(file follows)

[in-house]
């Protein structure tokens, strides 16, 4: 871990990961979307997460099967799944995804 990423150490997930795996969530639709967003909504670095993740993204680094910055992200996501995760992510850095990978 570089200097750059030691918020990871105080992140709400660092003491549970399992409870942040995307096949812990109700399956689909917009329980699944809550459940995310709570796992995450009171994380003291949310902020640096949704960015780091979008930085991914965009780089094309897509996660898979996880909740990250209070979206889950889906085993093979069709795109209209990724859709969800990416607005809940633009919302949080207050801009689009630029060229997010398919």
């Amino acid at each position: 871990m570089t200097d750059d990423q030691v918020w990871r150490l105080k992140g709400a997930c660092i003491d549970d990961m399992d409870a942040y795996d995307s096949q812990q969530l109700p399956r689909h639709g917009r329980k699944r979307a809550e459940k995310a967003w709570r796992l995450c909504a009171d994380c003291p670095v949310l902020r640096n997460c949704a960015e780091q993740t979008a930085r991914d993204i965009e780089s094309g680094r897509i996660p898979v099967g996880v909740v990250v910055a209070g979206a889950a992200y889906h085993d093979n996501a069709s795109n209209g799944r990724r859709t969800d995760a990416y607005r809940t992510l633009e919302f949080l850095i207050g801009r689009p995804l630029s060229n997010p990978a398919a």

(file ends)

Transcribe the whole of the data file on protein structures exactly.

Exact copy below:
[in-house]
């Protein structure tokens, strides 16, 4: 871990990961979307997460099967799944995804 990423150490997930795996969530639709967003909504670095993740993204680094910055992200996501995760992510850095990978 570089200097750059030691918020990871105080992140709400660092003491549970399992409870942040995307096949812990109700399956689909917009329980699944809550459940995310709570796992995450009171994380003291949310902020640096949704960015780091979008930085991914965009780089094309897509996660898979996880909740990250209070979206889950889906085993093979069709795109209209990724859709969800990416607005809940633009919302949080207050801009689009630029060229997010398919």
């Amino acid at each position: 871990m570089t200097d750059d990423q030691v918020w990871r150490l105080k992140g709400a997930c660092i003491d549970d990961m399992d409870a942040y795996d995307s096949q812990q969530l109700p399956r689909h639709g917009r329980k699944r979307a809550e459940k995310a967003w709570r796992l995450c909504a009171d994380c003291p670095v949310l902020r640096n997460c949704a960015e780091q993740t979008a930085r991914d993204i965009e780089s094309g680094r897509i996660p898979v099967g996880v909740v990250v910055a209070g979206a889950a992200y889906h085993d093979n996501a069709s795109n209209g799944r990724r859709t969800d995760a990416y607005r809940t992510l633009e919302f949080l850095i207050g801009r689009p995804l630029s060229n997010p990978a398919a």